Caffiend: Buzz Bites and FOOSH Mints
As an MBA candidate in Boston, Jason Kensey loved caffeine, but hated the taste of energy drinks and didn't
drink coffee, preferring caffeinated sodas with tons of sugar. His disappointment with caffeinated beverages led him to
start Vroom Foods in 1996, a company that makes high-energy snacks. Vroom's two primary products, chocolate chews and mints, promise 25% more caffeine than a leading energy drink, at about the same price. (A six-count tin of the chews costs $2.99 to $3.99; a six-pack of mints costs about $1.25 to $1.75).
Vroom Foods' Chocolate Buzz Bites and FOOSH Energy Mints
Looks like: The packaging for both products is simple and straightforward, with minimalistic design centered around the product logos. The chocolate chews are a dark brown and resemble whipped chocolate (like a Three Muskateers candy bar) on the inside; the mints are white with flecks of blue throughout, like a Certs on steroids.
Tastes like: The Chocolate Buzz Bites are delicious, filled with a dark, rich chocolate flavor that's sweet enough to tickle the taste buds without an instant toothache. The FOOSH mints pack a potent peppermint mint kick; biting into one is akin to chewing fire crackers.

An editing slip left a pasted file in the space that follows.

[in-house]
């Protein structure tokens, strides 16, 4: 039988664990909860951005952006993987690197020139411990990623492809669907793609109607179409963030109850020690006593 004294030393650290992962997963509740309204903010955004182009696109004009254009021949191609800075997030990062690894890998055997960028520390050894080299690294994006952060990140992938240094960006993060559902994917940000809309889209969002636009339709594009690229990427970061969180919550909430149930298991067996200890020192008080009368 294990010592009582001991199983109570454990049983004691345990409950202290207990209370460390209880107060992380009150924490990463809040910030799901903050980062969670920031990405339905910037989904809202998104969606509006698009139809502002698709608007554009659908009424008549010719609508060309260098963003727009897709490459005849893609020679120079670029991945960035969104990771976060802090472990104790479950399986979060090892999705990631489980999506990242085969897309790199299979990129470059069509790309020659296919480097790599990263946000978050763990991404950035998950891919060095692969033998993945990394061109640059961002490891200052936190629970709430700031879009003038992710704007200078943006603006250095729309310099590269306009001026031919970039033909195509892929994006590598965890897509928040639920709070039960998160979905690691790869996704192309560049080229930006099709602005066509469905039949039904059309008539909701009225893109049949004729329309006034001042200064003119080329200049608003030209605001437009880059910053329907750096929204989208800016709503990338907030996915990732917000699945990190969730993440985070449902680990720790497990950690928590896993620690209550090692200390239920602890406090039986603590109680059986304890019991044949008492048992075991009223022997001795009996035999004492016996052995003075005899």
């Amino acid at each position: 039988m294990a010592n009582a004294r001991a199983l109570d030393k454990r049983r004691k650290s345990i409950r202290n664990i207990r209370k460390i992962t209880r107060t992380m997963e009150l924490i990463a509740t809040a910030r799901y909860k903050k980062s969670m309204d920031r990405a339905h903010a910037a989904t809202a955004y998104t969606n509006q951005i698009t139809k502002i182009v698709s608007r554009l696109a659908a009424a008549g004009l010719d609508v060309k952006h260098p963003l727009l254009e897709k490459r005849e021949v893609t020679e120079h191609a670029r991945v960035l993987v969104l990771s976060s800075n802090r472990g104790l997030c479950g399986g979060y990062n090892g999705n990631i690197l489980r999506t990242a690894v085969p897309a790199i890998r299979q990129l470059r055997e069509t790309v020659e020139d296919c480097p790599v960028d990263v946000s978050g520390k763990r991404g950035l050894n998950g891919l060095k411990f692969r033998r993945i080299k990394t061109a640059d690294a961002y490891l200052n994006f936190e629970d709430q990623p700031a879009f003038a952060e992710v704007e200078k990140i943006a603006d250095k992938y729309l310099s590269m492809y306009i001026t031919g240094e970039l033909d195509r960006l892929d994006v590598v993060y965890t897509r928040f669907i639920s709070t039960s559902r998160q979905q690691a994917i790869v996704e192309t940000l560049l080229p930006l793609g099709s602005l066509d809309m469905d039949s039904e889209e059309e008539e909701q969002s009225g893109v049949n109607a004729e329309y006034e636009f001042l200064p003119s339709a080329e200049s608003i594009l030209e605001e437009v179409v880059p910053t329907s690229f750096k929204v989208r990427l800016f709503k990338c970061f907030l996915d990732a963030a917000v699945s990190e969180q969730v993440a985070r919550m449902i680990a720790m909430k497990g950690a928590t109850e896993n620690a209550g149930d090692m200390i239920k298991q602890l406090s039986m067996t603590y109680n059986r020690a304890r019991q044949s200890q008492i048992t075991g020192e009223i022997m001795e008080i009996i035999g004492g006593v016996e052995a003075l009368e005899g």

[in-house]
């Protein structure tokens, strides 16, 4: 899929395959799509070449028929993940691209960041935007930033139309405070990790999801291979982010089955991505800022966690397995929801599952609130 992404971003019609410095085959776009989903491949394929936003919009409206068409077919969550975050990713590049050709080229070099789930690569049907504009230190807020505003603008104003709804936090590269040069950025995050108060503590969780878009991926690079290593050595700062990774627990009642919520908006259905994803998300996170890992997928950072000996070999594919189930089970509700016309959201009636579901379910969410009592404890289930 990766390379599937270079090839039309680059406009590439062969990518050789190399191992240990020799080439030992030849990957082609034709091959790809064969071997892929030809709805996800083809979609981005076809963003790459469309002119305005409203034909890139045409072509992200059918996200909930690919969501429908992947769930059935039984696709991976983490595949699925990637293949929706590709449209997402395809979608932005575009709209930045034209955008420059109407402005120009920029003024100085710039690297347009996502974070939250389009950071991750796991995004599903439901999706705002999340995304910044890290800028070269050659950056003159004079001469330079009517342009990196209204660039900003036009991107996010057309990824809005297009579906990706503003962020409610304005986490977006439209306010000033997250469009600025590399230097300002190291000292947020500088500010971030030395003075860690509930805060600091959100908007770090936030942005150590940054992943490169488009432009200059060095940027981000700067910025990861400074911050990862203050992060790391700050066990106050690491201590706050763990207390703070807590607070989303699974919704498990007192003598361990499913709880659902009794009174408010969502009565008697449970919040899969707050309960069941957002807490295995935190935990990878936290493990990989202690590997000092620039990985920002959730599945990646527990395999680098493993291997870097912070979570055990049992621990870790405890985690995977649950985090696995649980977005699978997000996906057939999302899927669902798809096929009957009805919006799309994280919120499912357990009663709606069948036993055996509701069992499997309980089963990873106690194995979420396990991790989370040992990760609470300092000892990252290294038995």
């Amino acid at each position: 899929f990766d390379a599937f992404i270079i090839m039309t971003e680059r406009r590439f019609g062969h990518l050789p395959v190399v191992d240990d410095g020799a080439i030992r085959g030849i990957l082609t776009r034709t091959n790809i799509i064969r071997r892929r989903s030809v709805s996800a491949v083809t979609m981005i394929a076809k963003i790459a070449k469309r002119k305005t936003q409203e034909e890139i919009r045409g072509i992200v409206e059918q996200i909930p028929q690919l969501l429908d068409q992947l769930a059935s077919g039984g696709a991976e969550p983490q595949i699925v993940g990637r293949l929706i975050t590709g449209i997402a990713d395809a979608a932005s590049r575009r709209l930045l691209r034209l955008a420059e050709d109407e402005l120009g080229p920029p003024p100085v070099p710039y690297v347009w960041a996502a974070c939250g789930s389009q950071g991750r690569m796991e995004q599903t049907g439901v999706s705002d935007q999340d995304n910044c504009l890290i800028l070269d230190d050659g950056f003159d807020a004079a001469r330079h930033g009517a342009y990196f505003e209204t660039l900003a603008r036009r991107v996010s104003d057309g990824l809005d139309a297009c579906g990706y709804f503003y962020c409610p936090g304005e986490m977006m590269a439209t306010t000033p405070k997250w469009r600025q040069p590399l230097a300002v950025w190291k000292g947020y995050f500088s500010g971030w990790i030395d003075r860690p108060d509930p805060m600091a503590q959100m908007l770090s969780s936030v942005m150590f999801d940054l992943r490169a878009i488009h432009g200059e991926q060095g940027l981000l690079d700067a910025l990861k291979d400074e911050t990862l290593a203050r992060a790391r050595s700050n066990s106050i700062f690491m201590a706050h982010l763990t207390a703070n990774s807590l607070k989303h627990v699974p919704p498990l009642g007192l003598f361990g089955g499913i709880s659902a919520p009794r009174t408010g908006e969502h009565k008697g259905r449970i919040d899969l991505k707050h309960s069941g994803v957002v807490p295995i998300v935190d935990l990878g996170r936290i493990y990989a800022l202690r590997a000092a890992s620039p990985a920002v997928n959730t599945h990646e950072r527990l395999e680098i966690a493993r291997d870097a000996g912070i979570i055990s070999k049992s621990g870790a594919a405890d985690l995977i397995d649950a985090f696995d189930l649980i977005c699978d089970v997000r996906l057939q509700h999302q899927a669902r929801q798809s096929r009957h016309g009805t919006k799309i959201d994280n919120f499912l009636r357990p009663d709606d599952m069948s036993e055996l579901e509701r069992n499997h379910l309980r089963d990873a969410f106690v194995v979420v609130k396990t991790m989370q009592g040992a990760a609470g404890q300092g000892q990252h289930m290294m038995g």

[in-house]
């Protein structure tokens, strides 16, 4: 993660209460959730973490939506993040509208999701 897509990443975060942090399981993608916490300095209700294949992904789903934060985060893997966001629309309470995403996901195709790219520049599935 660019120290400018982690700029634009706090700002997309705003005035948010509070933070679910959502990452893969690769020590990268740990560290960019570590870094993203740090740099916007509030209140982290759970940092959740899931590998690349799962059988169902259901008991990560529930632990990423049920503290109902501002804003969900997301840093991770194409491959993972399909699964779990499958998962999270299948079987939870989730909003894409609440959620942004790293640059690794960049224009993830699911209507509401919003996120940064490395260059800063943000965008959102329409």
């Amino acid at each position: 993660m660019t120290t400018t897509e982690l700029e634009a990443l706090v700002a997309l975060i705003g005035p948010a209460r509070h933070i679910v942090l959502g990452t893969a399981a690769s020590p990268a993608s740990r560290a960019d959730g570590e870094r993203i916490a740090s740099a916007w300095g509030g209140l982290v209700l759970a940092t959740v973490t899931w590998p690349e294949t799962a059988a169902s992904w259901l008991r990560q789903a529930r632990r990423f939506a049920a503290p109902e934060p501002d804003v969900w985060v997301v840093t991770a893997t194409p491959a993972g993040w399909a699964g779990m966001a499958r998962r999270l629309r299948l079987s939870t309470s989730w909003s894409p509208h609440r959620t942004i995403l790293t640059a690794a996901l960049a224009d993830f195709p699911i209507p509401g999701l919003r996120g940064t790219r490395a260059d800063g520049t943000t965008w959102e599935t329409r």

Smells like: The chocolate chews smell like melted fudge, and the mints smell, well, minty.
Caffeine and other contents: Each chocolate chew and mint contains 100 mg of caffeine, 20 more mg each than one can of Red Bull. Each product also contains a blend of ginseng, Taurine, and B vitamins. People who are leery of artificial sweeteners and hydrogenated oils should know that the chews contain corn syrup and partially hydrogenated coconut oil, and the mints contain aspartame.
Caffeine kick: Both products do what they purport to do -- provide an instant energy kick that's sudden but subtle. The mints, in particular, are real eye-openers, and chewing on them and breathing into the air is akin to rubbing Vicks VapoRub around your nose. The chocolate chews also give a good energy boost, but they taste so yummy that it's hard to eat just one at a time, and consumers could quickly get wired to the gills eating them. -- Niki D'Andrea
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